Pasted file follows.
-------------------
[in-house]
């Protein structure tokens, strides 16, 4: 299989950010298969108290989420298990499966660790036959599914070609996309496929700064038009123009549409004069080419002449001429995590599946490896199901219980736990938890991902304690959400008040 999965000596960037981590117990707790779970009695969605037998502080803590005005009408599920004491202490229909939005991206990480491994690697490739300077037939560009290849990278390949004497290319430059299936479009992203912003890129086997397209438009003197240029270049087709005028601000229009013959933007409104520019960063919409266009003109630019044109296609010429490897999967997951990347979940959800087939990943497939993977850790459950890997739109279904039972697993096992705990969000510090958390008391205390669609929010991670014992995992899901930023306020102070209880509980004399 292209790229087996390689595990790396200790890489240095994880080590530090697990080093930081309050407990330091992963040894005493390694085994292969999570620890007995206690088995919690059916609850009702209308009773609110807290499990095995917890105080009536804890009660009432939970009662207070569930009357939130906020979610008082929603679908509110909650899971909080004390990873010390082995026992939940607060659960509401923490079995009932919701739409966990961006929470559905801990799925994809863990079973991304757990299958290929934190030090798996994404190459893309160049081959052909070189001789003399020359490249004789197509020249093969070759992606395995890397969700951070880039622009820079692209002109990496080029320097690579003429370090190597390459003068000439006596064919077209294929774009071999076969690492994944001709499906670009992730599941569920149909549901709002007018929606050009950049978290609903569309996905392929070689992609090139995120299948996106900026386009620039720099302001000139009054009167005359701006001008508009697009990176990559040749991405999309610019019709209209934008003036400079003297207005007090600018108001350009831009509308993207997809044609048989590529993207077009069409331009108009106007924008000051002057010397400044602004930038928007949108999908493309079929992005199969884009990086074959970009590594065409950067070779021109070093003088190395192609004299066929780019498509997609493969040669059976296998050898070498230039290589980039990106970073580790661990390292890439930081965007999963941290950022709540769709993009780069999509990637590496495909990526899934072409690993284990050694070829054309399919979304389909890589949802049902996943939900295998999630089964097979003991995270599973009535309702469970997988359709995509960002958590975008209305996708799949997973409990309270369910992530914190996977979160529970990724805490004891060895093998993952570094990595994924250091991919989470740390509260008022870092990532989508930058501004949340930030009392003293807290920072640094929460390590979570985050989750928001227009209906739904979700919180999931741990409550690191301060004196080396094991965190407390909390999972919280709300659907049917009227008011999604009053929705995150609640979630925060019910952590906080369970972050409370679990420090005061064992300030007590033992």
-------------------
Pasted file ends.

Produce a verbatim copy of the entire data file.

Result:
[in-house]
């Protein structure tokens, strides 16, 4: 299989950010298969108290989420298990499966660790036959599914070609996309496929700064038009123009549409004069080419002449001429995590599946490896199901219980736990938890991902304690959400008040 999965000596960037981590117990707790779970009695969605037998502080803590005005009408599920004491202490229909939005991206990480491994690697490739300077037939560009290849990278390949004497290319430059299936479009992203912003890129086997397209438009003197240029270049087709005028601000229009013959933007409104520019960063919409266009003109630019044109296609010429490897999967997951990347979940959800087939990943497939993977850790459950890997739109279904039972697993096992705990969000510090958390008391205390669609929010991670014992995992899901930023306020102070209880509980004399 292209790229087996390689595990790396200790890489240095994880080590530090697990080093930081309050407990330091992963040894005493390694085994292969999570620890007995206690088995919690059916609850009702209308009773609110807290499990095995917890105080009536804890009660009432939970009662207070569930009357939130906020979610008082929603679908509110909650899971909080004390990873010390082995026992939940607060659960509401923490079995009932919701739409966990961006929470559905801990799925994809863990079973991304757990299958290929934190030090798996994404190459893309160049081959052909070189001789003399020359490249004789197509020249093969070759992606395995890397969700951070880039622009820079692209002109990496080029320097690579003429370090190597390459003068000439006596064919077209294929774009071999076969690492994944001709499906670009992730599941569920149909549901709002007018929606050009950049978290609903569309996905392929070689992609090139995120299948996106900026386009620039720099302001000139009054009167005359701006001008508009697009990176990559040749991405999309610019019709209209934008003036400079003297207005007090600018108001350009831009509308993207997809044609048989590529993207077009069409331009108009106007924008000051002057010397400044602004930038928007949108999908493309079929992005199969884009990086074959970009590594065409950067070779021109070093003088190395192609004299066929780019498509997609493969040669059976296998050898070498230039290589980039990106970073580790661990390292890439930081965007999963941290950022709540769709993009780069999509990637590496495909990526899934072409690993284990050694070829054309399919979304389909890589949802049902996943939900295998999630089964097979003991995270599973009535309702469970997988359709995509960002958590975008209305996708799949997973409990309270369910992530914190996977979160529970990724805490004891060895093998993952570094990595994924250091991919989470740390509260008022870092990532989508930058501004949340930030009392003293807290920072640094929460390590979570985050989750928001227009209906739904979700919180999931741990409550690191301060004196080396094991965190407390909390999972919280709300659907049917009227008011999604009053929705995150609640979630925060019910952590906080369970972050409370679990420090005061064992300030007590033992």